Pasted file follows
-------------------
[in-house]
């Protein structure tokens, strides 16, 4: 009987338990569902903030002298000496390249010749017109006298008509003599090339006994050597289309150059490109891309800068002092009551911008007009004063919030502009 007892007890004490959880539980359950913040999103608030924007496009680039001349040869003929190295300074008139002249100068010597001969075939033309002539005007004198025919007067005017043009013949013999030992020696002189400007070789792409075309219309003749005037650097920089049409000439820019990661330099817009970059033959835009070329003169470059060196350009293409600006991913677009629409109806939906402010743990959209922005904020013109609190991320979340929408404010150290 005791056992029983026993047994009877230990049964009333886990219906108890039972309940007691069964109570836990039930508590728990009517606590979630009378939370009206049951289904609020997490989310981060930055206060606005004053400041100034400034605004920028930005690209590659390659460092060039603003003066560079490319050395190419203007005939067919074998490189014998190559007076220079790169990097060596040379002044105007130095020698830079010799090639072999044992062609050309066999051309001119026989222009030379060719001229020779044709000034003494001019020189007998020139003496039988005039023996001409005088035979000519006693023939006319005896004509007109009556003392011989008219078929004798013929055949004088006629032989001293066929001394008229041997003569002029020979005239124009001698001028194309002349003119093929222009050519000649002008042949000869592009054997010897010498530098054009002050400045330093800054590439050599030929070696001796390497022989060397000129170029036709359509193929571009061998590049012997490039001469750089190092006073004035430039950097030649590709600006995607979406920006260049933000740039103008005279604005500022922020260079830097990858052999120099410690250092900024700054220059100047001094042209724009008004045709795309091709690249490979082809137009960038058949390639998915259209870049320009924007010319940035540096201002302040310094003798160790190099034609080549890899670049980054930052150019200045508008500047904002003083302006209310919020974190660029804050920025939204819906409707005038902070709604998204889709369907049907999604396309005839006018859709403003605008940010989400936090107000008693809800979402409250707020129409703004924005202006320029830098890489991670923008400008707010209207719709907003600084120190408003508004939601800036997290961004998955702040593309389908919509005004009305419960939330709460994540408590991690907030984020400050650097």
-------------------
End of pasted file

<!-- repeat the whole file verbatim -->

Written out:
[in-house]
């Protein structure tokens, strides 16, 4: 009987338990569902903030002298000496390249010749017109006298008509003599090339006994050597289309150059490109891309800068002092009551911008007009004063919030502009 007892007890004490959880539980359950913040999103608030924007496009680039001349040869003929190295300074008139002249100068010597001969075939033309002539005007004198025919007067005017043009013949013999030992020696002189400007070789792409075309219309003749005037650097920089049409000439820019990661330099817009970059033959835009070329003169470059060196350009293409600006991913677009629409109806939906402010743990959209922005904020013109609190991320979340929408404010150290 005791056992029983026993047994009877230990049964009333886990219906108890039972309940007691069964109570836990039930508590728990009517606590979630009378939370009206049951289904609020997490989310981060930055206060606005004053400041100034400034605004920028930005690209590659390659460092060039603003003066560079490319050395190419203007005939067919074998490189014998190559007076220079790169990097060596040379002044105007130095020698830079010799090639072999044992062609050309066999051309001119026989222009030379060719001229020779044709000034003494001019020189007998020139003496039988005039023996001409005088035979000519006693023939006319005896004509007109009556003392011989008219078929004798013929055949004088006629032989001293066929001394008229041997003569002029020979005239124009001698001028194309002349003119093929222009050519000649002008042949000869592009054997010897010498530098054009002050400045330093800054590439050599030929070696001796390497022989060397000129170029036709359509193929571009061998590049012997490039001469750089190092006073004035430039950097030649590709600006995607979406920006260049933000740039103008005279604005500022922020260079830097990858052999120099410690250092900024700054220059100047001094042209724009008004045709795309091709690249490979082809137009960038058949390639998915259209870049320009924007010319940035540096201002302040310094003798160790190099034609080549890899670049980054930052150019200045508008500047904002003083302006209310919020974190660029804050920025939204819906409707005038902070709604998204889709369907049907999604396309005839006018859709403003605008940010989400936090107000008693809800979402409250707020129409703004924005202006320029830098890489991670923008400008707010209207719709907003600084120190408003508004939601800036997290961004998955702040593309389908919509005004009305419960939330709460994540408590991690907030984020400050650097």